New technology could unlock the secrets of the Moon’s past – Inverse

It’s hard to imagine scientists failing to examine every corner, crevice, crack, and any other measurable attribute of Moon rocks returned by Apollo missions in the 50 years those rocks have sat on Earth.

But just because humans have looked doesn’t mean all the Moon rocks on Earth have given up all their secrets.

In a new paper published Tuesday in Nature Communications, researchers from the University of Hawaii at Manoa detail how they used newly available sampling and analysis technologies to probe more deeply than ever before into a well-studied Apollo-era Moon rock sample known as Troctolite 76535. The new study suggests the cooling of the Moon from its once molten state was more complicated than scientists thought — and that we haven’t gotten close to exhausting all we can learn from lunar samples a half-century old.

What’s New?— Of the lunar samples brought home by Apollo missions, a subset known as the magnesian suite has been particularly helpful for lunar scientists.

“The magnesium suite is of interest because it contains these chemical characteristics that can sample all the key stages of lunar evolution,” William Nelson, a Ph.D. candidate in Earth sciences at the University of Hawaii and first author of the paper, tells Inverse. “By studying this suite, we can put constraints on several key stages of lunar evolution.”

The most widely accepted model of lunar evolution today is the Large Magma Ocean model, which holds that the Moon was once mostly molten, with the various types of rocks and minerals found there today crystallizing out of this magma ocean over time. The rocks of the magnesian suite, for instance, have been assumed to have crystallized over 100 million years.

The ordinary-yet-alien Troctolite 76535. NASA Johnson Space Center

By carefully examining the composition of Troctolite 76535 — a rock collected by the Apollo 17 mission — Nelson and his colleagues found that the distribution of chemicals such as phosphorus was too heterogeneous to support such a prolonged cooling period. Using computer modeling, they showed that phosphorus, for instance, would have been more evenly distributed throughout the samples if they had remained hotter than 150 degrees Celsius for more than 20 million years.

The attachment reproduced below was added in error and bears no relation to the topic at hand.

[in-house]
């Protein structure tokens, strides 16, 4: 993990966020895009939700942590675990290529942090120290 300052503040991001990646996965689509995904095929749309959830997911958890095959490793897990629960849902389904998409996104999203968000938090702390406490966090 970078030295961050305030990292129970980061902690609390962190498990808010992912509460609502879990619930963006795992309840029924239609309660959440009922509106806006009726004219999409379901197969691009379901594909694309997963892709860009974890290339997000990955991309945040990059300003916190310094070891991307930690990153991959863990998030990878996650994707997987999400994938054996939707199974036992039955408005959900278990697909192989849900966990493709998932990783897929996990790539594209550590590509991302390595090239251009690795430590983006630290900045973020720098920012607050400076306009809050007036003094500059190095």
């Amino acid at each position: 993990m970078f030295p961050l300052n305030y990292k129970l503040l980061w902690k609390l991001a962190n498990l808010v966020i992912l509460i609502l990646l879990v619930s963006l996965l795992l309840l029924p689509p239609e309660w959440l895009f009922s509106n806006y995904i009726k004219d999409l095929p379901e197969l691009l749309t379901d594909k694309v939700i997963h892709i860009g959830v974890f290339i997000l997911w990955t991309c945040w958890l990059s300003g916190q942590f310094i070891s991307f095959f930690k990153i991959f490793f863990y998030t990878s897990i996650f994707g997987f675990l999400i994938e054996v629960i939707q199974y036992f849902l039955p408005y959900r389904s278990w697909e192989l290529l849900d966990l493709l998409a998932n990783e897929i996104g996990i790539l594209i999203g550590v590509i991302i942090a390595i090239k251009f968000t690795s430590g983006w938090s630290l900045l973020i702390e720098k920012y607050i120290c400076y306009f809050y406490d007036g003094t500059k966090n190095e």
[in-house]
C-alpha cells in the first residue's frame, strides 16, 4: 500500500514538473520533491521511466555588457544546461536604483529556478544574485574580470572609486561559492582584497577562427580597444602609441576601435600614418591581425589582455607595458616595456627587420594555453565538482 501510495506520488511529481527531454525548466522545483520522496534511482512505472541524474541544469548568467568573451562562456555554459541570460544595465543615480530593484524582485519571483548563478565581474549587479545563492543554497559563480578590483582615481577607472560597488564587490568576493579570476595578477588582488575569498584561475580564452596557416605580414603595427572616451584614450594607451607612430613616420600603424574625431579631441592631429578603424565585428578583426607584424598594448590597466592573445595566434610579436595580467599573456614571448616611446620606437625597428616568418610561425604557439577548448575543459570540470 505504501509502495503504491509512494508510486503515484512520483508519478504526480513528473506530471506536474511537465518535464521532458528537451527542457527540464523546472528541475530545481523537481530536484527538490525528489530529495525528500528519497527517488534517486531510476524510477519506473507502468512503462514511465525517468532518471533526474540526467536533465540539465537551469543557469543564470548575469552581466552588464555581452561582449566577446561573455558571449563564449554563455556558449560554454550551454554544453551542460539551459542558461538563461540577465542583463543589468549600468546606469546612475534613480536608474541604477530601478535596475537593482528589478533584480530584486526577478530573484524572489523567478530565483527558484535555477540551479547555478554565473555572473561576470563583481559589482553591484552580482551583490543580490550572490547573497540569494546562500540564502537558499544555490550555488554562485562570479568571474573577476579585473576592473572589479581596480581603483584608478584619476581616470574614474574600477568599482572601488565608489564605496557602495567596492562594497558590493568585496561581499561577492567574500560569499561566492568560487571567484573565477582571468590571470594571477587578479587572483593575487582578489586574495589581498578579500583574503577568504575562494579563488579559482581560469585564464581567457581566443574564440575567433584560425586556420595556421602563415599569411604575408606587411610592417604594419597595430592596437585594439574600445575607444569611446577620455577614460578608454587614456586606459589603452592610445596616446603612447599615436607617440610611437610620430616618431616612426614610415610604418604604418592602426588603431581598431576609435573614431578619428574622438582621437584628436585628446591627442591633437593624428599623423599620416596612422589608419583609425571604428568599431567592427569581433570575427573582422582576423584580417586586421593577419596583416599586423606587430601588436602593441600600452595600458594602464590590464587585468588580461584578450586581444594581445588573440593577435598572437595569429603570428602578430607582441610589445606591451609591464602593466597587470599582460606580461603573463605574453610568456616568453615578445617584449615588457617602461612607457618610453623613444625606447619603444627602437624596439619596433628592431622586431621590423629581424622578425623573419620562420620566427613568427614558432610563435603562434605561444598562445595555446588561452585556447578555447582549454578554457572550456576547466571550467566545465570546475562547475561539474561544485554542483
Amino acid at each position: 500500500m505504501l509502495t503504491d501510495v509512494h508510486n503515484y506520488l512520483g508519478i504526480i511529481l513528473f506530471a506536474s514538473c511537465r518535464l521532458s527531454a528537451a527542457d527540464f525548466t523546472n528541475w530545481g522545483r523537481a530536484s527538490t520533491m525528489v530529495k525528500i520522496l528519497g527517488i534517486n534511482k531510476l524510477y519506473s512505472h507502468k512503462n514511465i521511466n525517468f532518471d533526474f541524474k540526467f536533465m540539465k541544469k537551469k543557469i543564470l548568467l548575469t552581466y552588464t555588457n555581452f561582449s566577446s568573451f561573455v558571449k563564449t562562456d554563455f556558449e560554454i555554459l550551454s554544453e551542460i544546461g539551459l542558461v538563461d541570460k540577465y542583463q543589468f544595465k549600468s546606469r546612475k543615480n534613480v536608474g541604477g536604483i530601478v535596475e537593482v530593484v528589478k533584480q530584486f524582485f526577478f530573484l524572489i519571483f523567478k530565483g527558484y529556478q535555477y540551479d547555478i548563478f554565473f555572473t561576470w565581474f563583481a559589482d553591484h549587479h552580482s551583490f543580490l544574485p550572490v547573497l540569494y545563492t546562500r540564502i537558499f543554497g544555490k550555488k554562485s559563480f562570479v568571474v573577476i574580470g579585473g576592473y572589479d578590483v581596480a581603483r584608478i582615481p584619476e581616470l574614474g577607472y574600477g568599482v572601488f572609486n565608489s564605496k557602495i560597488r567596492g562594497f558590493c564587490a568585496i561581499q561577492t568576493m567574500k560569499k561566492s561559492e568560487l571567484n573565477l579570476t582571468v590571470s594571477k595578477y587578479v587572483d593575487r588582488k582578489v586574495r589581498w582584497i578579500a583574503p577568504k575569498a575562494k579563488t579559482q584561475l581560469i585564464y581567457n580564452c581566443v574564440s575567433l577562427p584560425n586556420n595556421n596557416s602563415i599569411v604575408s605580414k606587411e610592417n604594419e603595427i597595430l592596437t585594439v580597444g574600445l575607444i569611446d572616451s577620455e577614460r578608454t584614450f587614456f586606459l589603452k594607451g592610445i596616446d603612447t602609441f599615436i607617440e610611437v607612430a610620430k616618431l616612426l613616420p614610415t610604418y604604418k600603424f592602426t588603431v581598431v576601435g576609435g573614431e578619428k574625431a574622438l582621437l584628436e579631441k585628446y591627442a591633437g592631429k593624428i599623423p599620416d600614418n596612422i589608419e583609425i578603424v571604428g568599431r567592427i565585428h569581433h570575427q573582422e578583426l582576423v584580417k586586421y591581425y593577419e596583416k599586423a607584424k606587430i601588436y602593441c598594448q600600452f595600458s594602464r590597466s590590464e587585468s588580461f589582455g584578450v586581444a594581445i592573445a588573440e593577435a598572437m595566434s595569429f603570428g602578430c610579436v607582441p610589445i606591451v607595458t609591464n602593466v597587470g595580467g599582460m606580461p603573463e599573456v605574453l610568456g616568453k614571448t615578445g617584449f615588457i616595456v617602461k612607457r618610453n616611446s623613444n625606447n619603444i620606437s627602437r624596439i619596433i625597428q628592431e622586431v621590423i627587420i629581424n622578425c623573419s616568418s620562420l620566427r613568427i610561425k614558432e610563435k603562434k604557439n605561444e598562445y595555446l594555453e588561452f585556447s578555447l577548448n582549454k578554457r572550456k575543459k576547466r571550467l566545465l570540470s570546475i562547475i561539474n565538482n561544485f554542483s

Rather than the magnesian suite rocks crystallizing from a largely molten crust, Nelson says, they now conclude that the magnesian suite originated as a magma infiltration of a then-largely solidified lunar crust. These rocks crystallized later than initially thought.

“Previously, you would have had the magnesium suite liquid starting to crystallize a little bit more than 4.4 billion years ago,” he says. “We were able to cut that down to more like 4.35 billion years ago.”

How they did it— While the new understanding of the magnesian suite is exciting for lunar scientists like Nelson, it doesn’t radically alter our understanding of how the Moon evolved. At least, not yet.

But how they made the discovery just might. Nelson made use of the University of Hawaii’s electron microprobe — an instrument not all that different from the scanning …….


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35 Obsolete Technology Things To Prove How Much The World Has Moved On And Changed – Bored Panda

All it takes is one good vintage image to make you stop and reminisce about your youth. That’s the power of a good photo—it opens the door to a deep yearning for the ‘good old days’ and reminds you of how things used to be. A simpler time and, arguably, a better one, too.

The ‘Retro Tech Dreams’ Twitter page hits hard with a heavy dose of nostalgia. The account documents and shares pics of vintage technology, computing, and the web that might strike a chord with those of you Pandas who were kids back in the ‘80s, ‘90s, and 2000s. As you continue scrolling, upvote the photos that got you daydreaming about your childhood.

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NIH launches intramural bioengineering center to foster technology collaboration across the agency –

News Release

Wednesday, January 25, 2023

NIH-wide resource will champion diversity, equity, inclusion and accessibility.

The National Institute of Biomedical Imaging and Bioengineering (NIBIB) has established the Center for Biomedical Engineering Technology Acceleration (BETA Center), a new intramural research program to solve a range of medicine’s most pressing problems. The BETA Center will serve the wider NIH intramural research program as a biotechnology resource and catalyst for NIH research discoveries.

The center will incorporate a focused engineering approach to accelerate the developm…….